The role of commissioners on the San Juan County Public Hospital District #1 Board is to ensure the community’s medical needs are met, to have fiscal responsibility and to be transparent with the public. The candidates that will best fulfill these responsibilities are Barbara Sharp for position #2, Monica Harrington for position #3 and Bill Williams for position #5.
Barbara Sharp has a long career of public service as staff attorney for Washington State, as well working with the local chapter of Soroptimist International, and on the boards of Friends of the Library and League of Women Voters. Sharp has focused her campaign on the issues of transparency, the EMS levy and affordable healthcare and suggested a number of ways to assist them.
Sharp has recommended that the board extend their outreach to citizens unable to regularly attend meetings to make public comment by allowing an online commenting process, as well as utilizing social media, as San Juan County administration has recently embraced. She also supports creating an urgent care in order to allow islanders access to healthcare without the emergency room price tag.
Ultimately her commitment to transparency comes from wanting the trust of islanders who need the board as a way to access their local healthcare systems. This trust translates to voters approving a critical EMS levy in 2016, which Sharp has detailed steps to get passed.
One of the more contentious candidates out of the three is Monica Harrington, a self-described patient’s advocate.
Harrington has a background in successful businesses, and has made patients rights, the EMS budget and levy and affordability her main goals in her campaign. In a recent Q&A with the Journal, Harrington stated that she would like to minimize legal exposure and find a pragmatic solution to the issues raised by the American Civil Liberties Union, a resolution that would not result in litigation and a strategy that Sharp and Williams support.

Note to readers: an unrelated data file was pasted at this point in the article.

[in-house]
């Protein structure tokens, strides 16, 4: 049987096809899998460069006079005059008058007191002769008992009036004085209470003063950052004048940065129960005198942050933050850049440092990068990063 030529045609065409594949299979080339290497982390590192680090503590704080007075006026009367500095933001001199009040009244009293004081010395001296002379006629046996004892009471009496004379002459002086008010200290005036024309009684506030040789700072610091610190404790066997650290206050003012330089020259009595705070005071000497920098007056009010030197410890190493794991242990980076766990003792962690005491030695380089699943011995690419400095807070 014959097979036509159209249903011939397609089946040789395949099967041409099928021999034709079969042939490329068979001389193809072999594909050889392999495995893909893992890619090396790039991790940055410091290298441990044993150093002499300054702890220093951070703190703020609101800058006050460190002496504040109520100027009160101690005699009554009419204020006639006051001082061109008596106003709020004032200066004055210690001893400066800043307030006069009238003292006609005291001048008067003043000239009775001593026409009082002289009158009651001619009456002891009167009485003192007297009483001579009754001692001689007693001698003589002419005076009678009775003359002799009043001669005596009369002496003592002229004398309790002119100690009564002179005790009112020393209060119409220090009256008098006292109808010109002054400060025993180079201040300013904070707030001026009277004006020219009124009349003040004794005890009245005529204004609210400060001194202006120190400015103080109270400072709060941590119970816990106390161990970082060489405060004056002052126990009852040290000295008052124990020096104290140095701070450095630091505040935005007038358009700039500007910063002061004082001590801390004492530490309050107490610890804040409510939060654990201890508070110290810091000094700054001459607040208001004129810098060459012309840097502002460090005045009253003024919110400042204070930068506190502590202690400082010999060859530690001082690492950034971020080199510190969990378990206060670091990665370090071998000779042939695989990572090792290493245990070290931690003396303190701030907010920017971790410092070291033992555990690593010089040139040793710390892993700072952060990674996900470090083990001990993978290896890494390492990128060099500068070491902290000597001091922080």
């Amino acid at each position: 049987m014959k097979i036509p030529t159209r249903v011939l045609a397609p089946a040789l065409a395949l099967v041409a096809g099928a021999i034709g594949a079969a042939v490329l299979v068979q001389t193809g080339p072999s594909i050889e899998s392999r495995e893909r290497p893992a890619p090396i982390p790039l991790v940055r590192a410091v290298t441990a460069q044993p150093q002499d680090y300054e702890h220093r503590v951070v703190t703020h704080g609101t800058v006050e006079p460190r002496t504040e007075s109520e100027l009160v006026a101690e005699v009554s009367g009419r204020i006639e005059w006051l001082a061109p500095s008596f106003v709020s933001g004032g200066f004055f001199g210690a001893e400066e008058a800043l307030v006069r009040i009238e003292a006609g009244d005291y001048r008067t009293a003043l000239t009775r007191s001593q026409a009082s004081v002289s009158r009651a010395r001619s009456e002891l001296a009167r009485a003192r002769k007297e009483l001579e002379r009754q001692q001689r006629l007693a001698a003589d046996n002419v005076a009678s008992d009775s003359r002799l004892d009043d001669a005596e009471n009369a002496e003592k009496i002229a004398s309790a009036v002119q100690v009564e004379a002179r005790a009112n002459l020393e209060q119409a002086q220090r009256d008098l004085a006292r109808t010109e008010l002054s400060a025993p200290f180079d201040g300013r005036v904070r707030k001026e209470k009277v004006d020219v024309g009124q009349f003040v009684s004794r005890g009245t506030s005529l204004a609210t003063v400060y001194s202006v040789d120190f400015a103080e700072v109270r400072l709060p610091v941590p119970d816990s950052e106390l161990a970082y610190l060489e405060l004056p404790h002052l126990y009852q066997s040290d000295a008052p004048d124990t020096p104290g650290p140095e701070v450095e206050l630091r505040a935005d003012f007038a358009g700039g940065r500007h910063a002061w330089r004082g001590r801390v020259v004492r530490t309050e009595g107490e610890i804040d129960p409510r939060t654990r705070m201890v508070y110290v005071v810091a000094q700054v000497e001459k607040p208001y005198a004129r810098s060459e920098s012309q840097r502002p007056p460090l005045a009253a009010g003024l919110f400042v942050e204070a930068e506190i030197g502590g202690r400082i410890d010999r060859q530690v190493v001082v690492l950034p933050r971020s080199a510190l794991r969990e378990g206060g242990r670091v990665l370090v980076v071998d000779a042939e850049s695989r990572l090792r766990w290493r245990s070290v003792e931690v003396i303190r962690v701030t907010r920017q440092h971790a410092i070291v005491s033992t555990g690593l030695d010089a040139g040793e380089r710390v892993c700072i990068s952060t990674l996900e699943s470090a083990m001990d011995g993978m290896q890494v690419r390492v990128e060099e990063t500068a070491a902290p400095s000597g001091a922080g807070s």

Concerns have been raised about Harrington’s role as the editor of the website CatholicWatch, which aims to monitor Catholic healthcare organizations. We too sense that Harrington has a wider scope of issues with Catholic organizations than PeaceHealth, however her commitment to affordable healthcare and serving islanders comes first and foremost. We trust that Harrington will honor this.
Harrington has experience in outreach programs through her business background, and will use these skills to ensure that voters can understand and support the EMS levy passage in 2016. Harrington is an effective and diligent communicator, a trait that will serve her well on the board.
Bill Williams has an extensive background in healthcare administration, including a masters degree and 30 years of managing hospitals and physician practices. He said in the Journal’s recent Q&A that “the role of commissioners is to utilize their powers to secure the best healthcare possible through the wise expenditure of public funds.” He has also pledged to help restore the public trust that the district works for the public and to make them part of the major decision making process. We believe that Williams’s experience and readiness to address critical issues with openness will guide the board well.